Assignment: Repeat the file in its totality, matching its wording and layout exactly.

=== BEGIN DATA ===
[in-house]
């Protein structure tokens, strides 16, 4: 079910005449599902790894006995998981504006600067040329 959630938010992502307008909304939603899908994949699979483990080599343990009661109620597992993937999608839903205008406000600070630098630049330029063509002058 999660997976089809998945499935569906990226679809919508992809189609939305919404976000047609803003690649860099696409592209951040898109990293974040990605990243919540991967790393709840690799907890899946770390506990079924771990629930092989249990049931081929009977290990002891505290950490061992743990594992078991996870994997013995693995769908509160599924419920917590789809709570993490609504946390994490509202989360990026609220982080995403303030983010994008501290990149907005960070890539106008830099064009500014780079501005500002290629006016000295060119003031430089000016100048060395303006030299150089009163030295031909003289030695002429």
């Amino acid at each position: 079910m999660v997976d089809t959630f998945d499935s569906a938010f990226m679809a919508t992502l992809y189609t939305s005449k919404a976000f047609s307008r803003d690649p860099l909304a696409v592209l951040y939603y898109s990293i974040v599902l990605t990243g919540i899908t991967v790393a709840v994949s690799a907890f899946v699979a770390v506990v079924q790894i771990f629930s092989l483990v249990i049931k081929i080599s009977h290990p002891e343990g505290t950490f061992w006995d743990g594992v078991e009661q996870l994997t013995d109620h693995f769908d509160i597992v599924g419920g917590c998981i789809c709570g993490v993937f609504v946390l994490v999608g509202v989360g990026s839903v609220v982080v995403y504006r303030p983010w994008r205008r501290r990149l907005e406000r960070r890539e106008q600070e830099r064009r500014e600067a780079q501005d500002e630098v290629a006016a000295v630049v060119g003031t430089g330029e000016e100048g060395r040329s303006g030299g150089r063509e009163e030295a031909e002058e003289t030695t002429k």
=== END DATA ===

[in-house]
């Protein structure tokens, strides 16, 4: 079910005449599902790894006995998981504006600067040329 959630938010992502307008909304939603899908994949699979483990080599343990009661109620597992993937999608839903205008406000600070630098630049330029063509002058 999660997976089809998945499935569906990226679809919508992809189609939305919404976000047609803003690649860099696409592209951040898109990293974040990605990243919540991967790393709840690799907890899946770390506990079924771990629930092989249990049931081929009977290990002891505290950490061992743990594992078991996870994997013995693995769908509160599924419920917590789809709570993490609504946390994490509202989360990026609220982080995403303030983010994008501290990149907005960070890539106008830099064009500014780079501005500002290629006016000295060119003031430089000016100048060395303006030299150089009163030295031909003289030695002429």
């Amino acid at each position: 079910m999660v997976d089809t959630f998945d499935s569906a938010f990226m679809a919508t992502l992809y189609t939305s005449k919404a976000f047609s307008r803003d690649p860099l909304a696409v592209l951040y939603y898109s990293i974040v599902l990605t990243g919540i899908t991967v790393a709840v994949s690799a907890f899946v699979a770390v506990v079924q790894i771990f629930s092989l483990v249990i049931k081929i080599s009977h290990p002891e343990g505290t950490f061992w006995d743990g594992v078991e009661q996870l994997t013995d109620h693995f769908d509160i597992v599924g419920g917590c998981i789809c709570g993490v993937f609504v946390l994490v999608g509202v989360g990026s839903v609220v982080v995403y504006r303030p983010w994008r205008r501290r990149l907005e406000r960070r890539e106008q600070e830099r064009r500014e600067a780079q501005d500002e630098v290629a006016a000295v630049v060119g003031t430089g330029e000016e100048g060395r040329s303006g030299g150089r063509e009163e030295a031909e002058e003289t030695t002429k």